Archive for University of Reading

afternoon on Bayesian computation

Posted in Statistics, Travel, University life with tags , , , , , , , , , , , , , on April 6, 2016 by xi'an

Richard Everitt organises an afternoon workshop on Bayesian computation in Reading, UK, on April 19, the day before the Estimating Constant workshop in Warwick, following a successful afternoon last year. Here is the programme:

1230-1315  Antonietta Mira, Università della Svizzera italiana
1315-1345  Ingmar Schuster, Université Paris-Dauphine
1345-1415  Francois-Xavier Briol, University of Warwick
1415-1445  Jack Baker, University of Lancaster
1445-1515  Alexander Mihailov, University of Reading
1515-1545  Coffee break
1545-1630  Arnaud Doucet, University of Oxford
1630-1700  Philip Maybank, University of Reading
1700-1730  Elske van der Vaart, University of Reading
1730-1800  Reham Badawy, Aston University
1815-late  Pub and food (SCR, UoR campus)

and the general abstract:

The Bayesian approach to statistical inference has seen major successes in the past twenty years, finding application in many areas of science, engineering, finance and elsewhere. The main drivers of these successes were developments in Monte Carlo methods and the wide availability of desktop computers. More recently, the use of standard Monte Carlo methods has become infeasible due the size and complexity of data now available. This has been countered by the development of next-generation Monte Carlo techniques, which are the topic of this meeting.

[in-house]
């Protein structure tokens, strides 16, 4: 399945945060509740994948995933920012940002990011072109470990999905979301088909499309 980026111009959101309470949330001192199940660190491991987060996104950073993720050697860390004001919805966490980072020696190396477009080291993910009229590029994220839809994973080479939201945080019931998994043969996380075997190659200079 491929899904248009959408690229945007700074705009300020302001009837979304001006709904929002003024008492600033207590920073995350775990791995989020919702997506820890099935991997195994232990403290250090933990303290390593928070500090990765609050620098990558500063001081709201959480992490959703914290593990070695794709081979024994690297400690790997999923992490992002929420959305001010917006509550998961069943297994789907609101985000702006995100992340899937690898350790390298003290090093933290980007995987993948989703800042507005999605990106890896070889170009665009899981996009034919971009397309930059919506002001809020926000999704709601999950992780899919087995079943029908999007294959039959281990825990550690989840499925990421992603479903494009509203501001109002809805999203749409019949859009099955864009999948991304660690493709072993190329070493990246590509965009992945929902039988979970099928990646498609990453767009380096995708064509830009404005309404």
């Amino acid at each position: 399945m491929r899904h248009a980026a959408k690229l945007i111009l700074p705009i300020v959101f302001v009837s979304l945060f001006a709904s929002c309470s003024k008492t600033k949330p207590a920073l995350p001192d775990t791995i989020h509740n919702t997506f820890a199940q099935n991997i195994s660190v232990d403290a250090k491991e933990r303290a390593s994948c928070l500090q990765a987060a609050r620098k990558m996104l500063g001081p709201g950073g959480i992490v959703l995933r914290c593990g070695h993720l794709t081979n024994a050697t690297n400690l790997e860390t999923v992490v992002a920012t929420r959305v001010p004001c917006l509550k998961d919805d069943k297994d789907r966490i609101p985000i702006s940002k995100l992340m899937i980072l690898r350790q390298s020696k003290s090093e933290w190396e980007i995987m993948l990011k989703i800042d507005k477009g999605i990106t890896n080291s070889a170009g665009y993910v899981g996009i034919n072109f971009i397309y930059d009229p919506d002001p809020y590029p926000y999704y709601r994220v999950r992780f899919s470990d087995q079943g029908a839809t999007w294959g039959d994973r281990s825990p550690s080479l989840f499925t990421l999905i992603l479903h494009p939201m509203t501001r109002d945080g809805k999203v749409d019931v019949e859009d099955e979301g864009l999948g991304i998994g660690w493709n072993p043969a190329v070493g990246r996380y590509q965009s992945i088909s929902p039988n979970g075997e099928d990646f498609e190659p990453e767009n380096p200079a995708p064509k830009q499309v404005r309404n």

The meeting takes place in the Nike Lecture Theatre, Agriculture Building [building number 59].

postdoc on Bayesian computation for statistical genomics

Posted in Kids, Statistics, Travel, University life with tags , , , , , on February 24, 2016 by xi'an

[An opportunity to work with Richard Everitt in Reading, UK, in a postdoc position starting this summer]

It is now possible to retrieve the complete DNA sequence of a bacterial strain relatively quickly and cheaply, and population genetics has been revolutionised in the past ten years through the availability of these data. To gain a deep understanding of sequence data, model-based statistical techniques are required. However, current approaches for performing inference in these models do not scale to whole genome sequence data. The BBSRC project “Understanding recombination through tractable statistical analysis of whole genome sequences” aims to address this issue. A position as Post-Doctoral Research Assistant is available on this project, supervised by Dr Richard Everitt in the Statistics group at the Department of Mathematics & Statistics at the University of Reading.

The deadline for applications is March 31, 2016 (details).

Robert’s paradox [reading in Reading]

Posted in Statistics, Travel, University life with tags , , , , , , , , , , , , on January 28, 2015 by xi'an